Thursday, 7 June 2012

Review - Gormiti: The Trading Card Game



Gormiti: The Trading Card Game
Published by Giochi Preziosi
Designed by that mysterious fella who designs thousands of games but never admits to it
For 2 players, aged 6 to adult

Recently, I took a leaf out of Stuart Ashen's book. For those of you who don't know Mr Ashen, I highly recommend visiting his website. Not yet - read my blog first. Visit him later. When you're bored of all this board game stuff. Actually, forget it. Just stay here.

He gets enough visitors as it is.

Mr Ashen is a bit of a legend, and regularly posts reviews of complete crap, some of which he purchases in Poundland (the equivalent of a Dollar Store). So, recently I popped into a Poundland to see if they had any fun toys. They didn't. But what I did find were starter sets for Gormiti: The Trading Card Game.

I don't really like trading card games. I like to buy a game and know I won't need to keep buying stuff to make it good; but considering I could pick up two starters for £2, and considering I didn't expect the game to be good enough to bother expanding it, I paid my money.

I am such a sucker.

So here it is, in a special tribute post to Mr Stuart Ashen: A review of Gormiti: The Trading Card Game. An excellent game. He lied.

Gormiti: The Trading Card Game starter sets
The two offending items.


This is one of those games based on a cartoon that has also spawned a whole bunch of toys and other paraphernalia. That means the theme will automatically appeal to those people who know the show, and will totally alienate everyone else with lots of stupid words and named characters.

As far as storyline goes, there seems to be four children who can turn into monsters, and they fight other monsters. I'm not really sure how or why they do this, and I don't really care. It's all a bit silly, and it doesn't really matter anyway.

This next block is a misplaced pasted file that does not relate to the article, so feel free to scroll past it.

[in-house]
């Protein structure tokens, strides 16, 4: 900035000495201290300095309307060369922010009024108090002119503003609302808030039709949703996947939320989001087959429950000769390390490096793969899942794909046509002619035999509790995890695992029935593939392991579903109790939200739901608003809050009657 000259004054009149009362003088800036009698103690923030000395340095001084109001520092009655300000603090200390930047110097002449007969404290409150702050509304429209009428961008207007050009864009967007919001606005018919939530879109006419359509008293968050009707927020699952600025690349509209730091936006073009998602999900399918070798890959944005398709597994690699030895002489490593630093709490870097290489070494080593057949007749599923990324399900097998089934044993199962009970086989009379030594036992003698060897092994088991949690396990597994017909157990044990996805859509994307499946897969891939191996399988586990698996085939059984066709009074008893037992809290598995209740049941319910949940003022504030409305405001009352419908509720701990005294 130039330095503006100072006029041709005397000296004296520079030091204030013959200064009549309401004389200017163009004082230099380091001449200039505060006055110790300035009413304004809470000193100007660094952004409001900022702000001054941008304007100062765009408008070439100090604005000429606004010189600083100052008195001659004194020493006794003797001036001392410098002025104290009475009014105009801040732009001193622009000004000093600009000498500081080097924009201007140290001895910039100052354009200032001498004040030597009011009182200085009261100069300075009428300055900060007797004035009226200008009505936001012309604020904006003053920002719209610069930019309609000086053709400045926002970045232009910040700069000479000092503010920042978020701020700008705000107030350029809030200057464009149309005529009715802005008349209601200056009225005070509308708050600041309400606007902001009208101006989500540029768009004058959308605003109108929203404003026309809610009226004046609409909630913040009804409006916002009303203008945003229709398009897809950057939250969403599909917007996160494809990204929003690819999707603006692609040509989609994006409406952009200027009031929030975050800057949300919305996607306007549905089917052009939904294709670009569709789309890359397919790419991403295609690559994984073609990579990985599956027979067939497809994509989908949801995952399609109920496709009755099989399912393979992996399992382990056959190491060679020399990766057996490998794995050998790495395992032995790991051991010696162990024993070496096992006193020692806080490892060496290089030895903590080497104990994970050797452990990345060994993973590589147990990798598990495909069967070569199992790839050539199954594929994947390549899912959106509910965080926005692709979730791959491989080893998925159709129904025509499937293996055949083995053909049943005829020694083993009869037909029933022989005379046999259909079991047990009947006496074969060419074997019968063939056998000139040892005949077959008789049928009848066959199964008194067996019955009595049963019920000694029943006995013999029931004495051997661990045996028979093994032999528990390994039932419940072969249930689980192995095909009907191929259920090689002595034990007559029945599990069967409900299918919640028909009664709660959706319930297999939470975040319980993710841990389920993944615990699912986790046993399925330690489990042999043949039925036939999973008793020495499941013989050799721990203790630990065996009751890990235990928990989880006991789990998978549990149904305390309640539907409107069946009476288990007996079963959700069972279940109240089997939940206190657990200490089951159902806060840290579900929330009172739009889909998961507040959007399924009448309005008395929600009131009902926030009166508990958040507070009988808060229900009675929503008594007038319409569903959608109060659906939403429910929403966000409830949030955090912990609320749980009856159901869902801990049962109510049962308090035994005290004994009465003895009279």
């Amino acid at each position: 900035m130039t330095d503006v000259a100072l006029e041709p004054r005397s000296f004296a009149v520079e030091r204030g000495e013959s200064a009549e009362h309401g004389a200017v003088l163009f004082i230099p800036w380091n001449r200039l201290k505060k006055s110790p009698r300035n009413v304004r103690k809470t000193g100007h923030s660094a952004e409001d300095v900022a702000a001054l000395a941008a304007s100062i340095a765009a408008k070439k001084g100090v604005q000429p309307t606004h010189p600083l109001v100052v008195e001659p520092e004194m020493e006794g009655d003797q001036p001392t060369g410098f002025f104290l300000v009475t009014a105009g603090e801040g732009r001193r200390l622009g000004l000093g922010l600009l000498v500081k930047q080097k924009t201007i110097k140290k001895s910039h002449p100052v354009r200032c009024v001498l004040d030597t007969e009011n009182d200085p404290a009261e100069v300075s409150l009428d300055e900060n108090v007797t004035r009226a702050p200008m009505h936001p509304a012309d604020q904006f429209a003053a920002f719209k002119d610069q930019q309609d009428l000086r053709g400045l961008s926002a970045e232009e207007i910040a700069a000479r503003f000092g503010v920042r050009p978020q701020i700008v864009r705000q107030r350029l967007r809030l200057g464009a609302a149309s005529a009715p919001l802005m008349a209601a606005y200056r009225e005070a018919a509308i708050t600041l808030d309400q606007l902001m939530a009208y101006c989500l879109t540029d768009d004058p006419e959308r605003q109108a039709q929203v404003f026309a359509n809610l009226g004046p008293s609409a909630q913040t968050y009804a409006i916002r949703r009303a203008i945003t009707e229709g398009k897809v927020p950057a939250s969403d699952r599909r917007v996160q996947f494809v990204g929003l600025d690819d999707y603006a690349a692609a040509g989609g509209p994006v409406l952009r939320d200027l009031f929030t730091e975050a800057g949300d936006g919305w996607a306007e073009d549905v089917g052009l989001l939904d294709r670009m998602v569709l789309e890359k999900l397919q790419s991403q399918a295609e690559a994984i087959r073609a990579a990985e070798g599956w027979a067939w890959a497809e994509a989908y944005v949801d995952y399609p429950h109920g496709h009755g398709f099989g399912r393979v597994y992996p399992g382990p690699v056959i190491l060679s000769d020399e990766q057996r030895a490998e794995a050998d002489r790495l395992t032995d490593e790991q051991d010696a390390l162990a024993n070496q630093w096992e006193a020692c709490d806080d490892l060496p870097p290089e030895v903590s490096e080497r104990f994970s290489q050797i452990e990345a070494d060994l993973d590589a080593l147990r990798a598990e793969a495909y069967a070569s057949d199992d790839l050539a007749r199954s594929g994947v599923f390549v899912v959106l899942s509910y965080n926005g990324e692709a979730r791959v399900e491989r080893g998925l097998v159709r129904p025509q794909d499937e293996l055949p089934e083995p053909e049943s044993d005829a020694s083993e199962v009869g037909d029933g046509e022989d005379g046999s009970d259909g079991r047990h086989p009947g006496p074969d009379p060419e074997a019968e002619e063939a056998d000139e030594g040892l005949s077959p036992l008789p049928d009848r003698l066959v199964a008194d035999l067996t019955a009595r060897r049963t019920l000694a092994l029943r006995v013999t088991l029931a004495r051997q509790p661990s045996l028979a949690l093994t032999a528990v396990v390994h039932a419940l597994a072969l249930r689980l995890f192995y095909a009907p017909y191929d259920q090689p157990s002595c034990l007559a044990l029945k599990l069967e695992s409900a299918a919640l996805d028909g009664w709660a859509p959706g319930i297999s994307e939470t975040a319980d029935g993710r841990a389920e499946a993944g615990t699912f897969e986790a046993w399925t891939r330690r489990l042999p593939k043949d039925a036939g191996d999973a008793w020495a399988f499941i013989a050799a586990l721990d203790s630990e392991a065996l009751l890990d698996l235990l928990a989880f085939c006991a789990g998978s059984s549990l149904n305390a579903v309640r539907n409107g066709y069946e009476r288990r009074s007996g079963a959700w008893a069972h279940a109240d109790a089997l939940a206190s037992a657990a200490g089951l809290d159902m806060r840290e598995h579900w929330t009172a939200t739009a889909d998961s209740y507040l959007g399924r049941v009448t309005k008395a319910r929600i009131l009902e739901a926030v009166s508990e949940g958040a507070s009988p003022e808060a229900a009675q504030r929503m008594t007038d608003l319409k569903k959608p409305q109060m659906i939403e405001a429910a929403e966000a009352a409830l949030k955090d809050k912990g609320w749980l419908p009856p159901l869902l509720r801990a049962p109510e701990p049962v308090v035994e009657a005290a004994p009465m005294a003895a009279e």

I purchased both of the starter sets, each containing 40 cards and a rule book. One of the starter sets is themed "earth/air" and one is themed "forest/ocean." I guess if I knew more about the show, I might know why fire has been replaced with forest as the fourth element.

Both boxes also claim that "Gorm needs help." I don't know who Gorm is, but I suspect he may be the designer.

Gormiti: The Trading Card Game deck
40 cards doesn't seem a lot, but you only draw one card per turn.


The cards are actually very decent quality, and they are well printed. The downside is they use artwork from the cartoon. It's bold and bright, but it looks bloody awful all the same. This is definitely not one of those collectable games that encourages you to buy more cards simply so you can marvel at the exceptional artwork.

One of the first things you will notice flicking through one of the starter decks is that all of the cards represent characters. There are no items, no events, no spells. Furthermore, if a character has a special ability (only a few of them do), then the details of the special ability are written in full on the card, so you don't need to reference the rule book at all during play. It makes it all very obvious that this is not going to be a particularly deep game. The emphasis is on dropping characters on the table and then letting them fight.

To start a game, each player takes a 40-card deck, gives it a shuffle, and then draws a number of cards that are set aside face down. Player one sets aside five, while player two sets aside six. These cards represent "life orbs" or some such nonsense. When they are all gone, you are dead, and you lose the game.